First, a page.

THE second so-called ‘crime of honour’ in two weeks has been reported in Pakistan, where a mother reportedly burned her daughter alive on Wednesday (June 8) for having got married without her family’s permission.
The deceased, 17-year-old Zeenat Bibi, was held still by relatives while her mother Perveen Bibi allegedly doused her in kerosene before setting her alight, police spokesman for the eastern city of Lahore Matloob Hussain told Efe news agency.
The young woman had run away to marry Hassan Khan, who said on an interview on GEO TV: “She didn’t want to go back to see her family as she feared they would kill her. But I agreed after one of her uncles guaranteed her safety. I let her go….”
Just over a week beforehand, a 19-year-old teacher was tortured and burned alive by a group of men after refusing a marriage proposal from the son of the owner of the school where she worked in the city of Murree, near the capital. The young woman died from her injuries on Wednesday June 1, two days after the attack, Murree police spokesman Mubashir Hussain Abbasi reported.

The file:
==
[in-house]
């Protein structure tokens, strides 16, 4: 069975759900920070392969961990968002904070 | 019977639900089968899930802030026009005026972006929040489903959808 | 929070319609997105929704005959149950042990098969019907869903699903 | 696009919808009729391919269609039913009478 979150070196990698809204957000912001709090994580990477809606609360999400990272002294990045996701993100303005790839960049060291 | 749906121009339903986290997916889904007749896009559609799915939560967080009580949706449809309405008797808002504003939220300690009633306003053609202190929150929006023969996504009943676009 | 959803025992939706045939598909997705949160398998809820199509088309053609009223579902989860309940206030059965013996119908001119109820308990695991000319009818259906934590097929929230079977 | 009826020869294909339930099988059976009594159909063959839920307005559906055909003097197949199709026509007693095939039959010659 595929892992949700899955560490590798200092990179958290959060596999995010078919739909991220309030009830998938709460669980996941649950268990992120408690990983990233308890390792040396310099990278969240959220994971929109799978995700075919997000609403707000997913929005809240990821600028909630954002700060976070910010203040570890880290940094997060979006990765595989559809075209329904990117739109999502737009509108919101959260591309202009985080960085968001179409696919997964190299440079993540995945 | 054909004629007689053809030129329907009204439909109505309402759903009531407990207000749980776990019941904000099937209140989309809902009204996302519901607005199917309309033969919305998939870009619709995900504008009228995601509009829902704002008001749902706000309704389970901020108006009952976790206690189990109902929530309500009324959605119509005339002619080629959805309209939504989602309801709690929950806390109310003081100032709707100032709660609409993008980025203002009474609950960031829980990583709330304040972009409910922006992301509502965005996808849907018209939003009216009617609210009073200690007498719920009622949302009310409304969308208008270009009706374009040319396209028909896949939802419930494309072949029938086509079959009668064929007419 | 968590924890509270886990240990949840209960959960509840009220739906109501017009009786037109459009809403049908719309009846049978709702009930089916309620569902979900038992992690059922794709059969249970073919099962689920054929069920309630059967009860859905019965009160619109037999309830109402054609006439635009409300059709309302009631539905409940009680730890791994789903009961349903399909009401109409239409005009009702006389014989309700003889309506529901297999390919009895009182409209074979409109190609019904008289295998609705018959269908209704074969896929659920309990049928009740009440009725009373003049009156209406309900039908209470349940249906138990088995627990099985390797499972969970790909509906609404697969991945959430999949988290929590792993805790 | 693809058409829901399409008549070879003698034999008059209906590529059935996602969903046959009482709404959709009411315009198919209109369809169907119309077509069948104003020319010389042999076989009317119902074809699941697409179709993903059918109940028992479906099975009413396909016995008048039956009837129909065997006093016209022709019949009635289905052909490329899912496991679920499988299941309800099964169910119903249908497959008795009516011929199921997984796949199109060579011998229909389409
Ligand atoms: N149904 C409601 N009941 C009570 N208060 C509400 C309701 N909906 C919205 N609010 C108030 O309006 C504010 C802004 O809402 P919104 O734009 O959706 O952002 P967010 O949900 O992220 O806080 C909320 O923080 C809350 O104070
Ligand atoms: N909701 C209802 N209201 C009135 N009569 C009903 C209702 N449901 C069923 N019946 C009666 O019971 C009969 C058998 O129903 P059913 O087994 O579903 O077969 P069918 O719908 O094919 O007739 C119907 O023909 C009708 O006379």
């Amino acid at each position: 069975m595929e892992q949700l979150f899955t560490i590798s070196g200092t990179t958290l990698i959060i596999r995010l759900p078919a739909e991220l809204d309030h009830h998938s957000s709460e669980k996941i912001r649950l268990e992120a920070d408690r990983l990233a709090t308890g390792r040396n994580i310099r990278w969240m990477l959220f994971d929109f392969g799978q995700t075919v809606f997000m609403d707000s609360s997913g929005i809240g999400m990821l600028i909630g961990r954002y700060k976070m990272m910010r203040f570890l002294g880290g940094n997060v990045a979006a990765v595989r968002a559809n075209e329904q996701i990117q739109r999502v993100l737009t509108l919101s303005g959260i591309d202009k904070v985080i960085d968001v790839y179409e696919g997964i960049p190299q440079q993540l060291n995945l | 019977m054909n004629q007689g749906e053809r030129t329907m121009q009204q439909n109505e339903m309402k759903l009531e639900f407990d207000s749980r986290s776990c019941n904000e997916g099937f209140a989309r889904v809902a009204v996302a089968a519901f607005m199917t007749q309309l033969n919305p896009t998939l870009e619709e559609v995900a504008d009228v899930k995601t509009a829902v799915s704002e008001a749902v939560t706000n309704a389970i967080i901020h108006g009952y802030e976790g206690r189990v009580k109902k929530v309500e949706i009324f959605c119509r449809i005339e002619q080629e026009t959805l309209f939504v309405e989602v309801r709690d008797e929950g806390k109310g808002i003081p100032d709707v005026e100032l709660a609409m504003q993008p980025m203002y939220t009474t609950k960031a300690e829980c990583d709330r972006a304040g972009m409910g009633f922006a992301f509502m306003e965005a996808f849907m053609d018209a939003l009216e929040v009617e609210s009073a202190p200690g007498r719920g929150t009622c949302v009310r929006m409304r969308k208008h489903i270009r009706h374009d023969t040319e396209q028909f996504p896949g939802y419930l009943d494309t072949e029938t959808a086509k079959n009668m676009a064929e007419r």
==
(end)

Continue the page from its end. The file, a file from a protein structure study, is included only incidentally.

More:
Crimes of honour are habitual in southern Asia and usually involve male family members who seek revenge for what they consider to be moral offences against their families’ honour. In 2015, 923 women were victims of this type of crime in Pakistan, a Human Rights Commission report revealed, although there are probably many more which go undetected.